Factor model structure is typical in financial context. It is common to model security returns as the sum of two components using a factor model. The first component is the linear combination of a small number of factors common among a group of securities. The second component is a residual, specific to each security. It can be written as \(R = \sum_j\beta_j F_j + \theta\), where \(R\) is a random variable representing the return of a security at a particular point in time, \(F_j\) is the random variable representing the common factor \(j\), \(\beta_j\) is the exposure of the return to factor \(j\), and \(\theta\) is the specific component.

Such a model will result in the covariance structure

where \(\Sigma_F\) is the covariance of the factors and \(\Sigma_\theta\) is the residual covariance. This structure is of the form discussed earlier with \(D = \Sigma_\theta\) and \(V = \beta P\), assuming the decomposition \(\Sigma_F = PP^T\). If the number of factors \(k\) is low and \(\Sigma_\theta\) is diagonal, we get a very sparse \(G\) that provides the storage and solution time benefits.

Example code

Here we will work with the example data of a two-factor model (\(k=2\)) built using the variables

and the factor covariance matrix is

giving

Then the matrix \(G\) would look like

This matrix is indeed very sparse.

In general, we get an \(n\times (n+k)\) size matrix this way with \(k\) full columns and an \(n\times n\) diagonal part. In order to maintain a sparse representation we do not construct the matrix \(G\) explicitly in the code but instead work with two pieces of data: the dense matrix \(G_\mathrm{factor} = \beta P\) of shape \(n\times k\) and the diagonal vector \(\theta\) of length \(n\).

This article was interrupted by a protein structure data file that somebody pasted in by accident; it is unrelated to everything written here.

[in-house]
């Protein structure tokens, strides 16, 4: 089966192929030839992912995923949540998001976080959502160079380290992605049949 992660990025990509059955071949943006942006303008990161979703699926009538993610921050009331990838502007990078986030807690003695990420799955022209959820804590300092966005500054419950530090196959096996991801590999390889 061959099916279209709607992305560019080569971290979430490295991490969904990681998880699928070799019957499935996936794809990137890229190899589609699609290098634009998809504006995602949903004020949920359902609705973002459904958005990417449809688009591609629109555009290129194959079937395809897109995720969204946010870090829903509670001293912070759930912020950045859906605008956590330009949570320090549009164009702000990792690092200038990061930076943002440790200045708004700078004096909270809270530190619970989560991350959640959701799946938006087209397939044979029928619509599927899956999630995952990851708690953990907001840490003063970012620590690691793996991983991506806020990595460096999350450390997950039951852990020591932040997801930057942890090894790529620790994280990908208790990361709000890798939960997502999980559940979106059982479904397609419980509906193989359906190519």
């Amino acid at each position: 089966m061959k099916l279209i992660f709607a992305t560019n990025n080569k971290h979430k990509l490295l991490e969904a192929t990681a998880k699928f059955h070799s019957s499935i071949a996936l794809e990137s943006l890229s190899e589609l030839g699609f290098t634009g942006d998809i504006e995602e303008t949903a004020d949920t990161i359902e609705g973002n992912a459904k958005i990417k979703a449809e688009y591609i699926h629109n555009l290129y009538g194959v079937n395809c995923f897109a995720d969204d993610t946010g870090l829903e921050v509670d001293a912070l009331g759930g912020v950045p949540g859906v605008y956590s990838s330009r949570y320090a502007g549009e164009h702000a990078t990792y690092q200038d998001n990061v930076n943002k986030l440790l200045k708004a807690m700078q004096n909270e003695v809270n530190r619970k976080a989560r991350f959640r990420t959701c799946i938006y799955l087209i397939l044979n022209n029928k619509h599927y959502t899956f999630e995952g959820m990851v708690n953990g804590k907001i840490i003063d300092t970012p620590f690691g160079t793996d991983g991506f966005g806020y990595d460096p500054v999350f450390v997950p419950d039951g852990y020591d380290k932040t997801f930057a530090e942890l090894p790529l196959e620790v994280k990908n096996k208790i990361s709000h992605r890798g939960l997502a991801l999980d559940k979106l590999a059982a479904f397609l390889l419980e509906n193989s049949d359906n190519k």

Example code

In the following we demonstrate how to write code to compute the matrix \(G_\mathrm{factor}\) of the factor model. We start with the inputs

```
B = [ 0.4256, 0.1869; ...
0.2413, 0.3877; ...
0.2235, 0.3697; ...
0.1503, 0.4612; ...
1.5325, -0.2633; ...
1.2741, -0.2613; ...
0.6939, 0.2372; ...
0.5425, 0.2116 ];
S_F = [0.0620, 0.0577; ...
0.0577, 0.0908 ];
theta = [0.0720 0.0508 0.0377 0.0394 0.0663 0.0224 0.0417 0.0459];
```

Then the matrix \(G_\mathrm{factor}\) is obtained as:

```
P = chol(S_F)';
G_factor = B * P;
G_factor_T = G_factor';
```

The code for computing an optimal portfolio in the factor model is very similar to the one from the basic model in Listing 11.1 with one notable exception: we construct the expression \(G^Tx\) appearing in the conic constraint by stacking together two separate vectors \(G_\mathrm{factor}^T x\) and \(\Sigma^{1/2}_\theta x\):

```
prob.f = sparse([ zeros(1,n); G_factor_T; diag(sqrt(theta)) ]);
prob.g = [gamma; zeros(size(G_factor_T,1)+n,1)];
prob.accs = [ res.symbcon.MSK_DOMAIN_QUADRATIC_CONE size(G_factor_T,1)+n+1 ];
```

The full code is demonstrated below:

```
function [er, x] = FactorMarkowitz(n,mu,G_factor_T,theta,x0,w,gamma)
[rcode, res] = mosekopt('symbcon echo(0)');
prob = [];
% Objective vector - expected return
prob.c = mu;
% The budget constraint - e'x = w + sum(x0)
prob.a = ones(1,n);
prob.blc = w + sum(x0);
prob.buc = w + sum(x0);
% Bounds exclude shortselling
prob.blx = zeros(n,1);
prob.bux = inf*ones(n,1);
% An affine conic constraint: [gamma, G_factor_T*x, sqrt(theta).'x ] in quadratic cone
prob.f = sparse([ zeros(1,n); G_factor_T; diag(sqrt(theta)) ]);